WASHINGTON (AP) – The US is moving to ease restrictions on blood donations from gay and bisexual men and other groups who traditionally face a higher risk of HIV.
The Food and Drug Administration announced draft guidelines Friday that would eliminate the current three-month abstinence requirement for donations from men who have sex with men. Instead, potential donors will be screened with a questionnaire that evaluates their individual risks for HIV based on sexual behavior, recent partners, and other factors.
If finalized, the change would be the FDA’s latest move to broaden donor eligibility, which would have the potential to boost the US blood supply.
Gay rights groups have long opposed sweeping restrictions on who can give blood, saying they discriminate against the LGBTQ community. Medical societies, including the American Medical Association, have also stated that such exclusions are unnecessary given the advances in technology to test blood for infectious diseases.
“Current and past blood donation policies make unfounded assumptions about gay and bisexual men and actually complicate the identity of individuals with the potential to have HIV,” said Sarah Warbelow of the LGBTQ advocacy group Human Rights Campaign.
The US and several other countries began barring gay and bisexual men from donating blood during the AIDS epidemic in the early 1980s, with the aim of preventing the spread of HIV through the blood supply.
In 2015, the FDA lifted the lifetime ban and replaced it with a one-year sobriety requirement. Then in 2020, after donations plummeted during the COVID-19 pandemic, the agency reduced the abstinence period to three months.
Regulators said those changes resulted in no negative impact on the blood supply.
The FDA sets the requirements and procedures for blood banks throughout the United States. All potential donors answer questions about their sexual history, drug use and recent tattoos or piercings, among other factors that may contribute to the spread of blood-borne infections. Donated blood is tested for HIV, hepatitis C, syphilis, and other infectious diseases.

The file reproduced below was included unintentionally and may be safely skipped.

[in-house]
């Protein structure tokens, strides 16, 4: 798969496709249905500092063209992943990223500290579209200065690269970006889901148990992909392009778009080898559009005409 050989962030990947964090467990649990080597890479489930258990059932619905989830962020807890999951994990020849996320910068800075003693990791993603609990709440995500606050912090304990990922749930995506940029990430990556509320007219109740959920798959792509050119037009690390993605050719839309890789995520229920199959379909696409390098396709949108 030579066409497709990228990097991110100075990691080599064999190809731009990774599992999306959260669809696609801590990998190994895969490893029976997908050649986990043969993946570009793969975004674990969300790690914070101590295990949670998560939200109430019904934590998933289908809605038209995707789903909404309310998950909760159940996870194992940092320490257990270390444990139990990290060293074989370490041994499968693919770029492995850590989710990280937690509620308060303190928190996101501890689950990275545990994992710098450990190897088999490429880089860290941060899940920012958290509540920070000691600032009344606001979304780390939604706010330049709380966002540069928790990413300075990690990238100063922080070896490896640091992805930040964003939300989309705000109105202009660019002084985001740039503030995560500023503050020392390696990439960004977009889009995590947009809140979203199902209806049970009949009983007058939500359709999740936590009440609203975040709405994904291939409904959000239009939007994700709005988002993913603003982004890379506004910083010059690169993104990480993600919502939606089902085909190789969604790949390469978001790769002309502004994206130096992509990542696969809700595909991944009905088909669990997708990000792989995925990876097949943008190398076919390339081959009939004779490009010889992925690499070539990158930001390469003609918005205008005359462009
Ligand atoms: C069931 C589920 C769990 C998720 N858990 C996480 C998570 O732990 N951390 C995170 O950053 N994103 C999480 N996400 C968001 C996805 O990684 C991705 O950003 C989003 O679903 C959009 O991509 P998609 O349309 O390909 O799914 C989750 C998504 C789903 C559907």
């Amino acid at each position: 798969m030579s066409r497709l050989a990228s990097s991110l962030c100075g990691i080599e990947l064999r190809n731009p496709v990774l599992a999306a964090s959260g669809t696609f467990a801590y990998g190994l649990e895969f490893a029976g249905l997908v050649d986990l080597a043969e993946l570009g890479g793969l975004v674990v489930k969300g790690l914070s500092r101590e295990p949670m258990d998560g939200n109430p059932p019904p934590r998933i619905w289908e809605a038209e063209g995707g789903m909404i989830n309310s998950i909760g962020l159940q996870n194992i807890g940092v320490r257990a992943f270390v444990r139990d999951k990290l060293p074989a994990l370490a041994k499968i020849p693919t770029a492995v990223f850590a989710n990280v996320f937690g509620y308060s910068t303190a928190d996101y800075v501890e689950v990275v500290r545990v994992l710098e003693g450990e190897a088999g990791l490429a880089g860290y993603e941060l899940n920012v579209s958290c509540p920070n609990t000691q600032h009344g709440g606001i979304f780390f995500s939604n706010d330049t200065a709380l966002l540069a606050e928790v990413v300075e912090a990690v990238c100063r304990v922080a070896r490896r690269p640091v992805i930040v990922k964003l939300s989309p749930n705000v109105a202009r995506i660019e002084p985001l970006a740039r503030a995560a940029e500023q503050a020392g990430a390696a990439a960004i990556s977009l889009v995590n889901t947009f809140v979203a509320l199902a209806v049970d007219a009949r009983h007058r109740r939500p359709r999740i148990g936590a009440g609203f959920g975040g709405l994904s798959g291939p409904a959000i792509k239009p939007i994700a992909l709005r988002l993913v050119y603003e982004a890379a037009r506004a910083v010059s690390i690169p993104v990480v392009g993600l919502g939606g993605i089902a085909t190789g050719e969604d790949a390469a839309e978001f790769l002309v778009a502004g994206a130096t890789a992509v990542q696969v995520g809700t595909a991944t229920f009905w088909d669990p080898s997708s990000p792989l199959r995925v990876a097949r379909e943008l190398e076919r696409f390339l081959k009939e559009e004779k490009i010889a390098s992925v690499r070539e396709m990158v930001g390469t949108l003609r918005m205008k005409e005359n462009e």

Under the new questionnaire, men who have sex with men will be asked about new or multiple partners in the past three months. Those who answer positively to any of the questions and also report having had anal sex will be barred from donating until a later date. This policy would also apply to women who have sex with gay or bisexual men.
This policy mirrors those used in Canada and the UK
The FDA based its latest proposal on a recent study of 1,600 gay and bisexual men. FDA-funded research compared the effectiveness of a detailed, individualized questionnaire on sexual behavior with current time-based abstinence regimens.
According to Cliff Numark, an executive at the blood center Vitalant, which participated in the study, it will take months for blood banks to make the change. The changes will require new questionnaires, training for staff and updating computer software.
The Red Cross said it supports the FDA changes but added that it is too early to know if they will lead to more blood donations.
Lukas Pietrzak of Washington, D.C., said he volunteered for the FDA study out of curiosity. He credits an emergency blood transfusion for saving his father’s life after a bicycle accident in 1991.
Pietrzak donated blood in high school but was disqualified after becoming sexually active as a gay man.
“Until I fully came out to my friends, I had to avoid why I didn’t go to blood drives with them,” says Peterzak, 26, who now works for the federal government.
“Now we’re able to be a part of it,” Peterczak said, when calls come in for blood donations.